In typical Jewish fashion, I’ve been simmering with a suppressed rage for about 14 years. It’s become unrelenting, and I’ve got to get something off my chest, which I’m about to do, here in this article.
In 2004, legendary teen movie sensation Mean Girls debuted on the silver screen. And 17 years later, Gretchen Wieners still hasn’t received justice.
So, I’m about to serve it.
Gretchen Wieners, brought to life by Lacey Chabert, is one of four Plastics at North Shore High School, alongside Cady Heron (Lindsay Lohan), Regina George (Rachel McAdams), and Karen Smith (Amanda Seyfried). The Plastics are a clique comprised exclusively of these four popular, burn book-writing high school girls who wear pink. But, obviously, only on Wednesdays.
Gretchen is the only Jewish Plastic, as far as the plot allows us to believe. When she starts to revolt against Regina, she reveals that her parents got her a pair of hoop earrings for Hanukkah, but that Regina forbids her from wearing them.
Before Cady moves to North Shore (from “Africa” — yikes), Gretchen is the only Plastic with darker features. Regina and Karen are both conventionally attractive, blonde, and are hyper-feminized. They are scantily clad, and everyone wants to sleep with them, basically.
And then there’s Gretchen. She’s got dark curls, dark eyes, and struggles to attract the attention of Jason, the guy she desperately fancies. She’s considered conventionally unattractive, at least compared to the other Plastics, and is deemed undateable. (It must be said that Lacey Chabert is obviously conventionally attractive.) When Gretchen is nominated for Spring Fling Queen, everyone, including Gretchen, is shocked. Regina says that Gretchen isn’t pretty, and that someone must’ve nominated her as a joke. This is probably just teenage rivalry. Regina, too, wants to be Spring Fling Queen.
But there’s more. Gretchen’s father is the inventor of toaster strudel. She’s rich, spoiled, and threatens to call her father, or a lawyer, when she is faced with punishment for what she had written in the Burn Book.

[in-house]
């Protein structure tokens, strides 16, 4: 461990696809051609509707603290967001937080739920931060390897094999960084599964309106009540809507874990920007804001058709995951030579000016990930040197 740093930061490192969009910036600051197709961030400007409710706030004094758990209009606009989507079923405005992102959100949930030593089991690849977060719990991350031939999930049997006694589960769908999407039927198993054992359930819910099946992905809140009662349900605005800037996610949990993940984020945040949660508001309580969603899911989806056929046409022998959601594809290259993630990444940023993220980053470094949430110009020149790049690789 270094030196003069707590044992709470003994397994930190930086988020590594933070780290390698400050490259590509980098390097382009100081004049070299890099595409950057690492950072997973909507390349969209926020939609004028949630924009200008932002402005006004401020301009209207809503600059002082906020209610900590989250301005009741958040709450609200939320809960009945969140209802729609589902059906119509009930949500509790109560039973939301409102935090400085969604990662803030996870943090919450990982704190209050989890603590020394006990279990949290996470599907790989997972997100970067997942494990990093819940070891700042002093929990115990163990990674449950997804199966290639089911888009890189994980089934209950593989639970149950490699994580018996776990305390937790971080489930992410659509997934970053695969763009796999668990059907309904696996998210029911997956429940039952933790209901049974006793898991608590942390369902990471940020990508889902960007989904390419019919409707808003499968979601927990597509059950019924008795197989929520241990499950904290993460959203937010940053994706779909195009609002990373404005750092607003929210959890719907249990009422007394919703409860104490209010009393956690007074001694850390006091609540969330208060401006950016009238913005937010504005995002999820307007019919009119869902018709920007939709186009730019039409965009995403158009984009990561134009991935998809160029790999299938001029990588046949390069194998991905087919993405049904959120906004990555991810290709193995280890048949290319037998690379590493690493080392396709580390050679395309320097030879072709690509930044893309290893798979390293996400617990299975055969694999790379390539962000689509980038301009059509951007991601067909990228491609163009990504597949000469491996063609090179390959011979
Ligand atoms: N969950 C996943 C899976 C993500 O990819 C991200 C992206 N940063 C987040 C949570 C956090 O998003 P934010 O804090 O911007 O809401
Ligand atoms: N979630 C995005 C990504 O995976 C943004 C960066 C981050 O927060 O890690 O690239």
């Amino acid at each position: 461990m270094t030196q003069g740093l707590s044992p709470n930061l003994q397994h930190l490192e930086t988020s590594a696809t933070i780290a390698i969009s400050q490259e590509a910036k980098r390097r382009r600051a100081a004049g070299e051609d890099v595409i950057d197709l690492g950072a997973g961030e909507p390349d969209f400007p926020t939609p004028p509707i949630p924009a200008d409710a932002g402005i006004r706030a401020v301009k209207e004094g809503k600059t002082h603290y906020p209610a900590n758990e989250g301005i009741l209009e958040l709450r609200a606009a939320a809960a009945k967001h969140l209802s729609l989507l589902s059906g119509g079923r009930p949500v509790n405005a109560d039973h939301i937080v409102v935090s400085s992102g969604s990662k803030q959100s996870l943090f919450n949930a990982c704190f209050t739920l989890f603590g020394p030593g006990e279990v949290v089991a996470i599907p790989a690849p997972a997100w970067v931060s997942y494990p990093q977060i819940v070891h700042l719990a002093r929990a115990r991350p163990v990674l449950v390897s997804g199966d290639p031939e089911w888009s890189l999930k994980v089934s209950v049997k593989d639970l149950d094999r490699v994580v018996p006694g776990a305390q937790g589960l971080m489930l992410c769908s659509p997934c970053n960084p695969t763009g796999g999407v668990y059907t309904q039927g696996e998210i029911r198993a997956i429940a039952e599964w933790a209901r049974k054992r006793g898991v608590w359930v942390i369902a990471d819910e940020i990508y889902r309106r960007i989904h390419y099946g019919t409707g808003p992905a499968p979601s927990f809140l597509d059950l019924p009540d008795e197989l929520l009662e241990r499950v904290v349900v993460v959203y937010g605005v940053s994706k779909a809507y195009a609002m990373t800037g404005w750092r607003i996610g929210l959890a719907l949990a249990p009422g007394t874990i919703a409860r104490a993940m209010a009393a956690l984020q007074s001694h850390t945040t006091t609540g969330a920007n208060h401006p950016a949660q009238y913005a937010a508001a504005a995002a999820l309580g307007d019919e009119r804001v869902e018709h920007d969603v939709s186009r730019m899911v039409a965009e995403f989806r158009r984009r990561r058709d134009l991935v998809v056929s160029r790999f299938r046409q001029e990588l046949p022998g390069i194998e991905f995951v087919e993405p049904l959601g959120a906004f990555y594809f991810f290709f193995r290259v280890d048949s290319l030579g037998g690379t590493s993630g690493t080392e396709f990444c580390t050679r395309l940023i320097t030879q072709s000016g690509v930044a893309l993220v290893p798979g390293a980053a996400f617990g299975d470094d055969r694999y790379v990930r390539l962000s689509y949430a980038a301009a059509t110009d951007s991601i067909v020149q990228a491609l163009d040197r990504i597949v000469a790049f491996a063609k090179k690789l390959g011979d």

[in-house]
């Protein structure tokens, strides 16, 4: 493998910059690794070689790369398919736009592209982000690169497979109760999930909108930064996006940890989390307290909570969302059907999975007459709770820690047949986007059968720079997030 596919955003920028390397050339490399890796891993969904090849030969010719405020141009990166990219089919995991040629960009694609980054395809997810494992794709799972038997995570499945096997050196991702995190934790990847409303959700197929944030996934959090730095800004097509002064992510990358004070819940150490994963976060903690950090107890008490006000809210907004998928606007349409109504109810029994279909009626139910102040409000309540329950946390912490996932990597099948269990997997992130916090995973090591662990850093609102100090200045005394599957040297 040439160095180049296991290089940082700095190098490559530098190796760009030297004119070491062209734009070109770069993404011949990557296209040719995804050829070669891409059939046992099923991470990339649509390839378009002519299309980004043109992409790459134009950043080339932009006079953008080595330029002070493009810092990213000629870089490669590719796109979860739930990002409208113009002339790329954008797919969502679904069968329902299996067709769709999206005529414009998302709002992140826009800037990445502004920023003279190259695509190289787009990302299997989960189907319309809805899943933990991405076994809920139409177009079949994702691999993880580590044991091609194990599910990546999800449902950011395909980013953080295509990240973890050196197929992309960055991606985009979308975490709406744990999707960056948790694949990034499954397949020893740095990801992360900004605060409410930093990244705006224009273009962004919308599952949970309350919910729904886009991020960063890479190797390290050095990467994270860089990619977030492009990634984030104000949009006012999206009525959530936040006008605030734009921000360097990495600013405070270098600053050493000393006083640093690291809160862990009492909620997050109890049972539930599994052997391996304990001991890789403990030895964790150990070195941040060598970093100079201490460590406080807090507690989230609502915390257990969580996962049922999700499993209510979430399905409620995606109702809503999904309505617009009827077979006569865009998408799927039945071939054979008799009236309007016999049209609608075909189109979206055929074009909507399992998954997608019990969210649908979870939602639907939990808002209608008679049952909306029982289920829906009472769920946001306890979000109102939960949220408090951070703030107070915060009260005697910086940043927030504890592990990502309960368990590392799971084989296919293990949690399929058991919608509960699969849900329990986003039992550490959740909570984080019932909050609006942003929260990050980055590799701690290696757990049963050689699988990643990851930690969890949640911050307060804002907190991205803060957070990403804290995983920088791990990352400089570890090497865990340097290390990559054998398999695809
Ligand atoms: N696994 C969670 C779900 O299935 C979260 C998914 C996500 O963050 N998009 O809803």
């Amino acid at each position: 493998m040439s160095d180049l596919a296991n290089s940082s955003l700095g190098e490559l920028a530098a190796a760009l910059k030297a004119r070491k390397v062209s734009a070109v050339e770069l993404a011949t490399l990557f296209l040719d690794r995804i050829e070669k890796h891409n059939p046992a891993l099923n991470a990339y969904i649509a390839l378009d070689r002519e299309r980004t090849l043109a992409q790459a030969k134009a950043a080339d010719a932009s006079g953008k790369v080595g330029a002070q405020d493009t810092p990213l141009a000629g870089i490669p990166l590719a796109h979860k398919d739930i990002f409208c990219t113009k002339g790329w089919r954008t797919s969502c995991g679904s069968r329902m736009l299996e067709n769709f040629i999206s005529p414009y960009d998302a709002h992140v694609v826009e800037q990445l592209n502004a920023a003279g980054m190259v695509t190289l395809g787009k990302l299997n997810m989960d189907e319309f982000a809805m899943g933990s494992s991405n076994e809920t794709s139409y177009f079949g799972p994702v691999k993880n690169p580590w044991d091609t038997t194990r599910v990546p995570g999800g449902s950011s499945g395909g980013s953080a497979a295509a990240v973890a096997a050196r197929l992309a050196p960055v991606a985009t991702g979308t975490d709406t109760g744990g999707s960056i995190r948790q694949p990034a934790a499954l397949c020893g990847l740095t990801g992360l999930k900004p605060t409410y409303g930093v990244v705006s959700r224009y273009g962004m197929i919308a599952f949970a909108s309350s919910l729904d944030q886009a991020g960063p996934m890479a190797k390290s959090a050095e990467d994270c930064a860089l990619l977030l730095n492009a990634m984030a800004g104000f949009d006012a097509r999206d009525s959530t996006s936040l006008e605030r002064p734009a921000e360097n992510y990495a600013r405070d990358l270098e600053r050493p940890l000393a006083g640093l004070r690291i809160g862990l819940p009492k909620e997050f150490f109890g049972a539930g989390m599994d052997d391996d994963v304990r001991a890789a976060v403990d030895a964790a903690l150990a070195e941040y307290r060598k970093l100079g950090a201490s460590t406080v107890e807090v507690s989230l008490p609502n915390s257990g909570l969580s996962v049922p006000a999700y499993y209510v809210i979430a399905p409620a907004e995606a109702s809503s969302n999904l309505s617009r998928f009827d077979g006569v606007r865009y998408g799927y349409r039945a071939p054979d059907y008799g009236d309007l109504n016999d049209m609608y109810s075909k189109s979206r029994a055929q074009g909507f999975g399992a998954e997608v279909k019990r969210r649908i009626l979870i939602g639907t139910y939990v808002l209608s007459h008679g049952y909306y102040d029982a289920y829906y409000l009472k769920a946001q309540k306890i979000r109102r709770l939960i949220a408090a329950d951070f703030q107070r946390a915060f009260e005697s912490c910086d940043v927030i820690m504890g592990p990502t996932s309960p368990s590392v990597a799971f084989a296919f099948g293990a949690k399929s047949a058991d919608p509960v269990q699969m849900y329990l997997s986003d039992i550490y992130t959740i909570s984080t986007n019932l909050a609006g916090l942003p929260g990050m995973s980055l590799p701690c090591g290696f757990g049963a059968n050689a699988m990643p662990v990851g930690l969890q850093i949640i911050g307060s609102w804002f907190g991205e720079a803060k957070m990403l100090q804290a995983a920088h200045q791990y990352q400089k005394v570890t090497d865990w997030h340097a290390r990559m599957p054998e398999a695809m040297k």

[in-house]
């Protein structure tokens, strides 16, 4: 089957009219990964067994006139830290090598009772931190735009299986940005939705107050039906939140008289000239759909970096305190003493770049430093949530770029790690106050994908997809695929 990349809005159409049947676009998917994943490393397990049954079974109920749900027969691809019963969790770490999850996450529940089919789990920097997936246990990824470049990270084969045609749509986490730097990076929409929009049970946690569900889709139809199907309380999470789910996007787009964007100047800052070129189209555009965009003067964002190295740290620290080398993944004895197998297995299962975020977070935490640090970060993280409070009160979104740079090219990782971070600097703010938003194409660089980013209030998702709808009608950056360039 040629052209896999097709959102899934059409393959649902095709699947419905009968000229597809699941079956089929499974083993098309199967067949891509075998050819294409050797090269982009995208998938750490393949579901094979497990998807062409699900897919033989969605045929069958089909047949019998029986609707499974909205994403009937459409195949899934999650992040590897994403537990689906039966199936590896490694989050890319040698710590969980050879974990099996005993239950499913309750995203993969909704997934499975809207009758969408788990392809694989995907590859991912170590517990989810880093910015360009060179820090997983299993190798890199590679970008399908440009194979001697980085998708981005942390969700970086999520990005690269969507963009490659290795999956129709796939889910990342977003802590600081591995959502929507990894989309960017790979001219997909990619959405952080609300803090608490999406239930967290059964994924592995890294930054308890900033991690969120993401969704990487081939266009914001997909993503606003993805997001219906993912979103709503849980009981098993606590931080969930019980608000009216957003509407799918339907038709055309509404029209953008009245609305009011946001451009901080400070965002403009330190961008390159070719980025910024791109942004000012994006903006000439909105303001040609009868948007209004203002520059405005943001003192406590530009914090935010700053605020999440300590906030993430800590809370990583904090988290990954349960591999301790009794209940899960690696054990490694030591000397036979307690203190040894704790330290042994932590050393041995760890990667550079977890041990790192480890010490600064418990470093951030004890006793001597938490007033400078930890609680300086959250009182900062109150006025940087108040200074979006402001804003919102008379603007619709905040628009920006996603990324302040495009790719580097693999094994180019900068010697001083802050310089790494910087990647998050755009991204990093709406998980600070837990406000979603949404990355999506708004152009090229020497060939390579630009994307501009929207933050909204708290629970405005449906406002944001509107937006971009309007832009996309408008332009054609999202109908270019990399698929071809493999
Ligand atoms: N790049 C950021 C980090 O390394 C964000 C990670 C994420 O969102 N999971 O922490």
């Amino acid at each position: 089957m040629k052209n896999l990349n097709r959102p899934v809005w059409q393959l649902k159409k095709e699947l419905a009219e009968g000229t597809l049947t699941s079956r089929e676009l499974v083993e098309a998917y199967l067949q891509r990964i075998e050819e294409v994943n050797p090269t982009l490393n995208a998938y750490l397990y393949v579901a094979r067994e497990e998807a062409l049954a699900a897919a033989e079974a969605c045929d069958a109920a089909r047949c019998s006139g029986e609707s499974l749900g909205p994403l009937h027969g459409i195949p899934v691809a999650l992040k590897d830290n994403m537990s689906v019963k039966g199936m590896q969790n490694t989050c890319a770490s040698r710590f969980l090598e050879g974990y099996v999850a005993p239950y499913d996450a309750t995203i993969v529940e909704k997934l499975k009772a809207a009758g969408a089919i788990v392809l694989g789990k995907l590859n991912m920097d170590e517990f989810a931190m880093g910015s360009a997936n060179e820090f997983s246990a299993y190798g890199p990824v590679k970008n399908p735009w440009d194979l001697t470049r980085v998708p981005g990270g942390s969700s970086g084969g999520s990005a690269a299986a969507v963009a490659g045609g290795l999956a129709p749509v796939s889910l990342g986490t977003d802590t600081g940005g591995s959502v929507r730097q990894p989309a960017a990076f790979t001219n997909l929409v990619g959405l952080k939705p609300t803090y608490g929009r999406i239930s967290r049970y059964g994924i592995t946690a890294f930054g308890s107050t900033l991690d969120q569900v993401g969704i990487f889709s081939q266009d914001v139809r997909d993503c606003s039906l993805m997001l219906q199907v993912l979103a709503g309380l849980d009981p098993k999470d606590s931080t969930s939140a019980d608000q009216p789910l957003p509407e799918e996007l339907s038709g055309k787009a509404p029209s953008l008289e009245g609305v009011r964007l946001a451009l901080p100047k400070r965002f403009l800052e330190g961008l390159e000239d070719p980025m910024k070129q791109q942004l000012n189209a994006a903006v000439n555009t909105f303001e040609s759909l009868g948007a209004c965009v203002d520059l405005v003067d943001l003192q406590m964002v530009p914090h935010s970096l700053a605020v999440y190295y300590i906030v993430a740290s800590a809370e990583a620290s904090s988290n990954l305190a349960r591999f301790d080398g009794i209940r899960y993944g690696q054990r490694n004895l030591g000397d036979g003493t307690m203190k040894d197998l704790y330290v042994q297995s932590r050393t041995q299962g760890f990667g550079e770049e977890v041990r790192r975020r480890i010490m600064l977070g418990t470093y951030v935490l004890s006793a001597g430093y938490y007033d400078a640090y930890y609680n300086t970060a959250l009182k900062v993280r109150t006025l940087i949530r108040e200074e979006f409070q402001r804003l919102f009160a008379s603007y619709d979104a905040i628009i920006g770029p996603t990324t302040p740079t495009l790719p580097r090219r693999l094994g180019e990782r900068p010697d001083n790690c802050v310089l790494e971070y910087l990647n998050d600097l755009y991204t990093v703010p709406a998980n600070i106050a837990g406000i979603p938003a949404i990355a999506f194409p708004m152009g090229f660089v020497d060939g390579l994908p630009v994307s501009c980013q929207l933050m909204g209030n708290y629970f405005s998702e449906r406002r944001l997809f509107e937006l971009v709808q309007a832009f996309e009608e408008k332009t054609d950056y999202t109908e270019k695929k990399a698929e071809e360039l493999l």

By no means is Gretchen Wieners a nice girl. That would defeat the movie’s plot. But she needs justice, because the characteristics she is given seem typically, well, Jewish. And not in a good way.
Jews, of course, aren’t one-size-fits-all. But Gretchen is given “Jewish” traits that are often portrayed in TV, film, and literature. That is, rich, unattractive, and with dark curly hair. It seems too much of a coincidence that she is the only named Jewish character, and also happens to be the richest and least desirable Plastic.
Antisemitic tropes aren’t uncommon in TV, film, and literature. Look no further than the hook-nosed goblins, who double up as bankers, in the Harry Potter franchise. Or the plotting witches, who are wealthy and part of a secret all-powerful society, in Roald Dahl’s The Witches, which has been adapted into two Hollywood movies.
Gretchen Wieners’ character might not play up these tropes to such extremes. But even so, the tropes are still there, even if they were written without intent. If Gretchen’s character features were unintentional, this illustrates just how deeply misconstrued Jewish narratives are in pop culture.
The most infuriating part — the part that ignited my rage and made me write this — is that I was 8 years old when I watched Mean Girls for the first time. Yes, I was probably too young to be watching it. Regardless, I was hooked, and I’ve watched it at least 20 times since. And I don’t think I’m the only Jewish woman in her early 20s who has done the same.
Mean Girls remains an iconic movie, and likely shaped a whole generation of movie-goers with its cult following. But it also shaped a generation of young Jewish fans, and especially young Jewish women, including 8-year-old me, who grew up to internalize the legacy of Gretchen Wieners.
I had heard it loud and clear: Jewish women are conventionally unattractive, undateable, and compared to my non-Jewish counterparts, seemingly inferior. It’s hardly an empowering message.
I grew up obsessed with movies like Mean Girls. Legally Blonde, John Tucker Must Die, Clueless. You know the sort. And the protagonist — the pretty one who always got the guy — was never a Gretchen Wieners. They were always a Regina George. (Before you ask, no, Cher Horowitz, the protagonist of Clueless, was not meant to be Jewish, according to her creator.)
Pop culture seems to have moved on from the gritty hyper-feminine movies of that era. But their impact has left a stain on a generation of us in our 20s and 30s.For Jews, it seems like a legacy that we can’t be part of. We never fit the mold.
That’s why Gretchen Wieners deserves justice. Not just for her, but for the thousands of young Jews who grew up watching Mean Girls thinking their Jewishness made them ugly, or less worthy of love. We have all, at some point, lived vicariously through Gretchen.
So, justice has been served. Next on the agenda: making fetch happen.